Kin Demes was a quiet backwater world. Mostly ocean, settlement concentrated on a chain of fertile islands. The latest settlers had no hstory of warfare. Barring some police actions against raids by the Ingoko indigenes (in other words people settled there long enough to forget they settled) it was a peaceful planet. In recent years even the Ingoko united into a loose commonwealth with the settlers providing cheap labor and trade in pearl-gems and seafood. It recently upgraded its bare dirt landing field to a Class C starport after several decades of labor took a deep breath and entered the interstellar community.
The planet was invaded almost immediately.
It was not ready. It had defenses around the starport and capital. It had a defense boat in orbit. It had a small respectable militia designed to deter invasion. They were of no use. The invaders were tenacious, merciless, and hungry! Kin-Demes defeat was made more galling by the fact the invaders had never mastered fire.
A bare 1.2 parsecs from Kin-Deme is Yu, a harsh unforgiving world with high gravity, windy deserts and brackish seas. Most humans there belong to nomadic tribes that can only be described as savage. They raid each other nearly as much as the starport and trade various rare minerals for guns and more guns. They'd roll over Kin-Demes in a minute if they were organized and united. But they weren't. They couldn't and they didn't. Forget them.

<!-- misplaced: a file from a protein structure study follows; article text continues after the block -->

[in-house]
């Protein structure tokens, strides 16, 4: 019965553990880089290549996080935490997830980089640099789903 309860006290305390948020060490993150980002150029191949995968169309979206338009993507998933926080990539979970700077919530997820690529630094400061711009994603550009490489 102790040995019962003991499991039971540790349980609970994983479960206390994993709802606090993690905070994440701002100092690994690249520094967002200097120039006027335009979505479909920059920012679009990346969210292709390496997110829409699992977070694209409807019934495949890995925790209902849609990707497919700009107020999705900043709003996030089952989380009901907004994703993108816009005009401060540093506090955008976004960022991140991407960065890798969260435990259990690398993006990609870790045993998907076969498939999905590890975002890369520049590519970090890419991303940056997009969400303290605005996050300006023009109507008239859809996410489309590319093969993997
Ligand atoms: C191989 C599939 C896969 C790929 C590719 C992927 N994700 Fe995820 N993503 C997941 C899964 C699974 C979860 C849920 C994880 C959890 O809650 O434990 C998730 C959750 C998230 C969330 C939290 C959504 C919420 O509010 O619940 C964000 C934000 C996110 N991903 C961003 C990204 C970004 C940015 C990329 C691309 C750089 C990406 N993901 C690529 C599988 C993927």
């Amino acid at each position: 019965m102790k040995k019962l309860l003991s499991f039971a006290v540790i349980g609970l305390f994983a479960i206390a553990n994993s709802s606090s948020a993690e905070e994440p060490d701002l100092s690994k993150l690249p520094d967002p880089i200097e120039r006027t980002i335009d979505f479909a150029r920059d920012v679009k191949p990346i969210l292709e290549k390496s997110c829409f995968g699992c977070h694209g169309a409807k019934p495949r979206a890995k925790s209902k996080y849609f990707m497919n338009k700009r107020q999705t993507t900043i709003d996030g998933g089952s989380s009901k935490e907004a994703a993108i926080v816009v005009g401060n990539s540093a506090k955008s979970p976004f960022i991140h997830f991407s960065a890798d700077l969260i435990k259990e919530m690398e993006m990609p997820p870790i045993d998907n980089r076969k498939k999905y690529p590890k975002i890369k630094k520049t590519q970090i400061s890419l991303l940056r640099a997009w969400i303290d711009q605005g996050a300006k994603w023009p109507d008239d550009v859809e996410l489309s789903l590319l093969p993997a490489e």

In the brackish waters lives the bloat fish. Bloat fish lived there a long time evolving and thwarted by high gravity and a low oxygen count. Eventually their fins evolved into tentacle like feelers and they were able to scramble on land in search of food until they found it or got their fishy brains blown out by an irate native who woke up to find their pet's leash trailing from a daddy bloat fish''s mouth.
Then a captain landed his free trader on Yu, was too cheap to buy fuel at the starport, took on water from the brackish sea, and lifted ship.
Starships have a great many fuel tanks. Some are to hold water for trim (even reactionless drive ships worry about their center of mass as they boost). Into these tanks went the bloat eggs and fry and they survived to go where n bloat fish had gone before: Kin-Demes.
Cheapskate repeated his offshore fueling on Kin-Demes. He later misjumped and wound up 4 parsecs from the nearest star. His crew spaced him and climbed int their low berths and left the distress beacon on. But before that, while refueling bloat fish eggs and fry were released when a trim tank was blown to right the ship in some waves.
The bloat fish had a ball. They thrived in the less salty and benign ocean. In the lighter gravity they made leaps and bounds (sometimes literally) in practicing walking on shore and they ate anything that swam or walked near the beach. The Ingoko told their new allies something was up with the fishing. Then it collapsed. Then a boat hauled up a school of bloat fish wh were the size of tuna and not amused. They tore through the fishing nets and the crew.